Canadian Consulting Engineer

Coal tar said to be contaminating Kingston building

A government building in downtown Kingston, Ontario is giving serious health problems to its workers according to u...

November 29, 2002   Canadian Consulting Engineer

A government building in downtown Kingston, Ontario is giving serious health problems to its workers according to union workers. The Ontario Public Service Employees Union commissioned an engineers’ report by local firm GeoCor Engineering, who found evidence of coal tar pooling below the building, suggesting that harmful contaminants are finding their way up into the indoor air.
Also known as the Macdonald-Cartier building, the structure sits on a former railyard site near the waterfront on the corner of Place D’Armes and Wellington Streets. It is constructed on bedrock and five metres of waste landfill. Ironically the “sick” building is home to the Ontario Health Insurance Plan government workers. They have been complaining of various illnesses, and blame the building for an unusually high rate of cancer. MPP John Gerretsen was calling for a comprehensive health study to be done on the occupants of the building and local residents.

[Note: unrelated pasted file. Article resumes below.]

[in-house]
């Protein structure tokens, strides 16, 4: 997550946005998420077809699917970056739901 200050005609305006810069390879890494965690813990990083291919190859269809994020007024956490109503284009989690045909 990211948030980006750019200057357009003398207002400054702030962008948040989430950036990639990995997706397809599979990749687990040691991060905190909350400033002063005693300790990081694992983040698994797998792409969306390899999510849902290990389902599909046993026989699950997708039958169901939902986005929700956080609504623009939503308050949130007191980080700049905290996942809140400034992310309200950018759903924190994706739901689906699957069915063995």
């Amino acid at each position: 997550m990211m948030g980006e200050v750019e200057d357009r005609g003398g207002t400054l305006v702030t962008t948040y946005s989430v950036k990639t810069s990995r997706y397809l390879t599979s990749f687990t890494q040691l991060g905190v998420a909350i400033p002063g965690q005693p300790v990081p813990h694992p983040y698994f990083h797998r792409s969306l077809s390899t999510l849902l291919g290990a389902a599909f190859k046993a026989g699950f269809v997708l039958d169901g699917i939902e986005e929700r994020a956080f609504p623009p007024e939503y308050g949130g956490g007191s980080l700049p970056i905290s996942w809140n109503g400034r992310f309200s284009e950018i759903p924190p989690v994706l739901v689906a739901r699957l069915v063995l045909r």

The GeoCor report for OPSEU noted that benzene, tolulene and/or xylene were inside the building. Coal tar elements like naphthalene and fluorine were not tested for.
The provincial government immediately ordered air quality tests and soil tests, but the union remained sceptical, saying there should be independent engineers’ reports. The union said previous government-sponsored engineers’ reports were too limited in scope and the results were withheld from employees.
The problem with the OHIP building is the latest manifestation of a thorny problem for downtown Kingston. The building sits just across from an area once used as a coal gasification plant and known to be contaminated. In 1996 Ottawa’s Intera Engineering of Ottawa (then Duke Engineering) studied a two-block radius bordered by King Street, Ontario Street, Queen Street and Place d’Armes, and found coal tar “almost everywhere it drilled.” Contaminant levels were up to 200 times above the criteria. The site was used from the end of the 19th century to produce fuel from coal for gas lamps. Later in the 20th century it became the site for a bus maintenance garage by the city’s transit department. Engineers have found that the coal tar is oozing horizontally between rock fissures in the ground.
In 1999, the city carried on a clean up in 1999 that removed 217,000 litres of oil water and 300,000 litres of coal tar. Over 16 truckloads of other solid contaminated waste were taken to Sarnia, Bowmanville and Nepanee.
Just as the situation in Kingston flared up again, the Ontario government brought in new provisions to make the development of brownfield sites more amenable to developers. On November 14 they brought into force two regulations under the Brownfield Statute Law Amendment Act, 2001 which among other provisions will give municipalities and “secured creditors” a five-year window to clean up and redevelop industrial property without worrying about liability for past contamination.


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